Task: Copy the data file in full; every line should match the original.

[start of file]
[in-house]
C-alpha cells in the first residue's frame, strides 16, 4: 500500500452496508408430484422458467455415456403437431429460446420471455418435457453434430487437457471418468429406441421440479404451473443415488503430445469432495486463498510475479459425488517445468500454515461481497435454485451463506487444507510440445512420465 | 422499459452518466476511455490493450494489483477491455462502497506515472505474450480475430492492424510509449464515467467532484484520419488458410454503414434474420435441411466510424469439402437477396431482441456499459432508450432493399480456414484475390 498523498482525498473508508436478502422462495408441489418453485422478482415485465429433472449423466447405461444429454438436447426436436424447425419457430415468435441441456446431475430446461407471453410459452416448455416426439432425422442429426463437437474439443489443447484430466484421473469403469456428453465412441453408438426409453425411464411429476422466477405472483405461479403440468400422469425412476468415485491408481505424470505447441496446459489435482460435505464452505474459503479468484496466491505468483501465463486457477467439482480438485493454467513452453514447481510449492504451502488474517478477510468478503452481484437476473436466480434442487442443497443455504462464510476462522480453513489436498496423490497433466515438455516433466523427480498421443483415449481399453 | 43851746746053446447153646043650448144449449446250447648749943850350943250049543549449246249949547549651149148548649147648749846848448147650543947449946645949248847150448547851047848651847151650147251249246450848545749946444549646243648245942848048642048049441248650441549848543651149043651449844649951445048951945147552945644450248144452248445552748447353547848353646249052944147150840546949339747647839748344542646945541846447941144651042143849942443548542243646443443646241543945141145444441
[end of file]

[in-house]
C-alpha cells in the first residue's frame, strides 16, 4: 500500500452496508408430484422458467455415456403437431429460446420471455418435457453434430487437457471418468429406441421440479404451473443415488503430445469432495486463498510475479459425488517445468500454515461481497435454485451463506487444507510440445512420465 | 422499459452518466476511455490493450494489483477491455462502497506515472505474450480475430492492424510509449464515467467532484484520419488458410454503414434474420435441411466510424469439402437477396431482441456499459432508450432493399480456414484475390 498523498482525498473508508436478502422462495408441489418453485422478482415485465429433472449423466447405461444429454438436447426436436424447425419457430415468435441441456446431475430446461407471453410459452416448455416426439432425422442429426463437437474439443489443447484430466484421473469403469456428453465412441453408438426409453425411464411429476422466477405472483405461479403440468400422469425412476468415485491408481505424470505447441496446459489435482460435505464452505474459503479468484496466491505468483501465463486457477467439482480438485493454467513452453514447481510449492504451502488474517478477510468478503452481484437476473436466480434442487442443497443455504462464510476462522480453513489436498496423490497433466515438455516433466523427480498421443483415449481399453 | 43851746746053446447153646043650448144449449446250447648749943850350943250049543549449246249949547549651149148548649147648749846848448147650543947449946645949248847150448547851047848651847151650147251249246450848545749946444549646243648245942848048642048049441248650441549848543651149043651449844649951445048951945147552945644450248144452248445552748447353547848353646249052944147150840546949339747647839748344542646945541846447941144651042143849942443548542243646443443646241543945141145444441